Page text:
"Knowledge is knowing a tomato is a fruit; wisdom is not putting it in a fruit salad." Miles Kington
  • Post #230 - February 20th, 2017, 8:18 am
    Post #230 - February 20th, 2017, 8:18 am Post #230 - February 20th, 2017, 8:18 am
    Many thanks to everyone who responded to my query. We went to Rainbow yesterday for a late lunch and it was a big success. Our order included: Naem khao tod, Issan sausage, fish curry (the custard-like dish in the banana leaf), banana blossom salad, mussel pancake (can't remember the name) and Ka Nar Moo Krob (chinese broccoli and crispy pork). Plus, some banana-infused sticky rice for dessert. The 9-year-old devoured everything - spice, funk and all - and loved it. His fave was the mussels. I told the waitress he was doing a school project on Thailand so she took time to explain the dishes and where they were from. Personally, it was the best lunch I've had this year, by a mile. But watching a young man bite into an Issan sausage and say, "I want to save a couple of these for my brothers," that's pretty terrific.
  • Post #231 - June 2nd, 2017, 10:35 am
    Post #231 - June 2nd, 2017, 10:35 am Post #231 - June 2nd, 2017, 10:35 am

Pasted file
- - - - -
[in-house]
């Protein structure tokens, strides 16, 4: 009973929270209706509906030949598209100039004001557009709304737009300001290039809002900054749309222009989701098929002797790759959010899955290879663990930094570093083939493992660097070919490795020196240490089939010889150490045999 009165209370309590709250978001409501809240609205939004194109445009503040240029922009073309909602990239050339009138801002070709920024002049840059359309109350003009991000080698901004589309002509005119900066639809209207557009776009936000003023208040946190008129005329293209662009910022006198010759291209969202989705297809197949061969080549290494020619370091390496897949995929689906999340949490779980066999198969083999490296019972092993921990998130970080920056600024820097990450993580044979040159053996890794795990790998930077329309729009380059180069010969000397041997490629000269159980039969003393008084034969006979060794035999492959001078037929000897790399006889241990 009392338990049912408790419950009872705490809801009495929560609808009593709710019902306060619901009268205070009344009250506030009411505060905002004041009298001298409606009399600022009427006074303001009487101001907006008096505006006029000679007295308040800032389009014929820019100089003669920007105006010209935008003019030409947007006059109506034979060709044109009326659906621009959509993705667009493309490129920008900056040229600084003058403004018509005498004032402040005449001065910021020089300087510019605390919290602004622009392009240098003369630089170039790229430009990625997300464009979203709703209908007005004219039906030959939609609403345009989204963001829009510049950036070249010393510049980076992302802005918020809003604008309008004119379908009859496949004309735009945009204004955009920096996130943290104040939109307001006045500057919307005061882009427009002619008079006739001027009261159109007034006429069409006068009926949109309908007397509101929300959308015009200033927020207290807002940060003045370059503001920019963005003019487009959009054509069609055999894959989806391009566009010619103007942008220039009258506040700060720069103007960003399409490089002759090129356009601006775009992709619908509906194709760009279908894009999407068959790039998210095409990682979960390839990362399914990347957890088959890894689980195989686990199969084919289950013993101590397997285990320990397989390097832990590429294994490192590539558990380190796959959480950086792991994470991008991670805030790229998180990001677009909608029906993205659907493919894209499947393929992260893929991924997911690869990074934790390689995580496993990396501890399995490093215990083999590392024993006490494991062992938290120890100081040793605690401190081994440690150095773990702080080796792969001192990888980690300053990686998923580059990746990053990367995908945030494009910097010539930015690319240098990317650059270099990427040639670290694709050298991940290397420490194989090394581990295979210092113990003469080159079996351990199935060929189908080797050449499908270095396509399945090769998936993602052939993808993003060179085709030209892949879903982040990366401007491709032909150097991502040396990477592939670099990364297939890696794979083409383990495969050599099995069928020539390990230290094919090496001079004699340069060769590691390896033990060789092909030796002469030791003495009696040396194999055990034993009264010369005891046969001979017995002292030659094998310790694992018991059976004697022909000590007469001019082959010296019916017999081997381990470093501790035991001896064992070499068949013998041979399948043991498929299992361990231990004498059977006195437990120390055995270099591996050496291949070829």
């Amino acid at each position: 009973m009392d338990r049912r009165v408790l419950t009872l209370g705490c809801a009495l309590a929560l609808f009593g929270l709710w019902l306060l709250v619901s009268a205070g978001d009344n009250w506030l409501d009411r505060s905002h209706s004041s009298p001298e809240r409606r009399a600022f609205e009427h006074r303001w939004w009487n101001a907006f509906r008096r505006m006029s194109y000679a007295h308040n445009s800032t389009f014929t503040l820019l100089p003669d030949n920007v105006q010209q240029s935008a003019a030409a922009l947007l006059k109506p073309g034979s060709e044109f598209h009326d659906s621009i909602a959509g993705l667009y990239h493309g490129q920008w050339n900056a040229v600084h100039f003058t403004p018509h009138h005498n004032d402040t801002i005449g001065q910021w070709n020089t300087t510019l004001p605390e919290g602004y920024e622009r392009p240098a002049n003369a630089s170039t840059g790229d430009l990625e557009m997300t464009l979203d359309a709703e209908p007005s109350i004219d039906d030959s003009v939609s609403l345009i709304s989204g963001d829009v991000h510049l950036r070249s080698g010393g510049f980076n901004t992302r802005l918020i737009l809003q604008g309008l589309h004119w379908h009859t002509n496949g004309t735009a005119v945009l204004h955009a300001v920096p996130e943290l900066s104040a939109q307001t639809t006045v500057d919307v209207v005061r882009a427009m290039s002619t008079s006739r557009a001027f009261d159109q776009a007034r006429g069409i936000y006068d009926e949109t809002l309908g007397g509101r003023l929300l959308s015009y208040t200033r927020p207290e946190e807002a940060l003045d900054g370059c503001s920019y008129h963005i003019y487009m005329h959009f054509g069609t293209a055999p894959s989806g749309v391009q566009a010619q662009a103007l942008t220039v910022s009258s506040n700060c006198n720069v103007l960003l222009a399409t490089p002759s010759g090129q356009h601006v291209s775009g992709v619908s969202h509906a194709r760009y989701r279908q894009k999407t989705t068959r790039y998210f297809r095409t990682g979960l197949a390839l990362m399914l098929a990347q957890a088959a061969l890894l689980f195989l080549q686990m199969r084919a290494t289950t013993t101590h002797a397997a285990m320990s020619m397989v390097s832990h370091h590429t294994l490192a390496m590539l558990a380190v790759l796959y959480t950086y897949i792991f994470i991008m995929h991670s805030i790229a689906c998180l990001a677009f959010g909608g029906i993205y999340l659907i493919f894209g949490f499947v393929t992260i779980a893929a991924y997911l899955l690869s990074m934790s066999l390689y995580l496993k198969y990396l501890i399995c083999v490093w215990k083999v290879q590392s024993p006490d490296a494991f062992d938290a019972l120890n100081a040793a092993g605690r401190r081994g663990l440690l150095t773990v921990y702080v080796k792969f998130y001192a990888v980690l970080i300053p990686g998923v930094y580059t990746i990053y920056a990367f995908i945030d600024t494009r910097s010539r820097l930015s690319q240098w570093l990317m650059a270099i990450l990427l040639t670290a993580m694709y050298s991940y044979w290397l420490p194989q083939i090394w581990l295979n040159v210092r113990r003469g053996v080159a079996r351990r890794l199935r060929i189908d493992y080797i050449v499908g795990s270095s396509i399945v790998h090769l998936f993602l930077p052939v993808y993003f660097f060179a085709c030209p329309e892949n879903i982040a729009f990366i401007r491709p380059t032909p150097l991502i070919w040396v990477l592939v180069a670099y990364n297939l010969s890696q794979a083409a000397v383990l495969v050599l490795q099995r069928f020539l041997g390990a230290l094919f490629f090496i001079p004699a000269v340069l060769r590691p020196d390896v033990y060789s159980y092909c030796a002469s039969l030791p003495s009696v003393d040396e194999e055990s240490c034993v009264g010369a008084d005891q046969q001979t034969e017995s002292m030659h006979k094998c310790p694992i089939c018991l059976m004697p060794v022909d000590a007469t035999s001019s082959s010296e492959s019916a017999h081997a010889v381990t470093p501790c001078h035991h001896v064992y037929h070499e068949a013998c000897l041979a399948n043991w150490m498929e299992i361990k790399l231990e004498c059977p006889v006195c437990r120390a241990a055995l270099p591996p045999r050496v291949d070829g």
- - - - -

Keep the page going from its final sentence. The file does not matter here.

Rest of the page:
Redundancy aside, I am compelled to resurface my beloved Rainbow Cuisine's thread based on the superlative fish dishes I have had in the last few weeks.

    It's been my favorite Thai place for a full 3 years now, but it's been the last 3 months of flawless fish entrees - Pad Ped Pla (stir-fried sole), Kaeng Som Pla (sour fish curry), and Pla Prik Khing (Prik Khing w/ sole, *on special) have been a total joy. I still place an order of the Pad Kra Prow (ground chicken basil Thai style) and Bamboo Blossom Salad at least once every two visits, but these fish entrees have the most unbelievable perfectly textured chunks of sole.

    With Opart fully ensconced in red-tape, I would love to see Rainbow capture some market share, because with the product they're putting out, one visit is all it will take to convert Thai food lovers. (as always - avoid Moo Ping, get Gai Tod)
  • Post #232 - February 6th, 2018, 2:45 pm
    Post #232 - February 6th, 2018, 2:45 pm Post #232 - February 6th, 2018, 2:45 pm
    Per a notice posted to the door:
    Will be closed Feb 19 through Mar 23, as the owner-chefs will be in Thailand.

    Glad I saw this when I did. Still enough time for 2 orders before their vacation.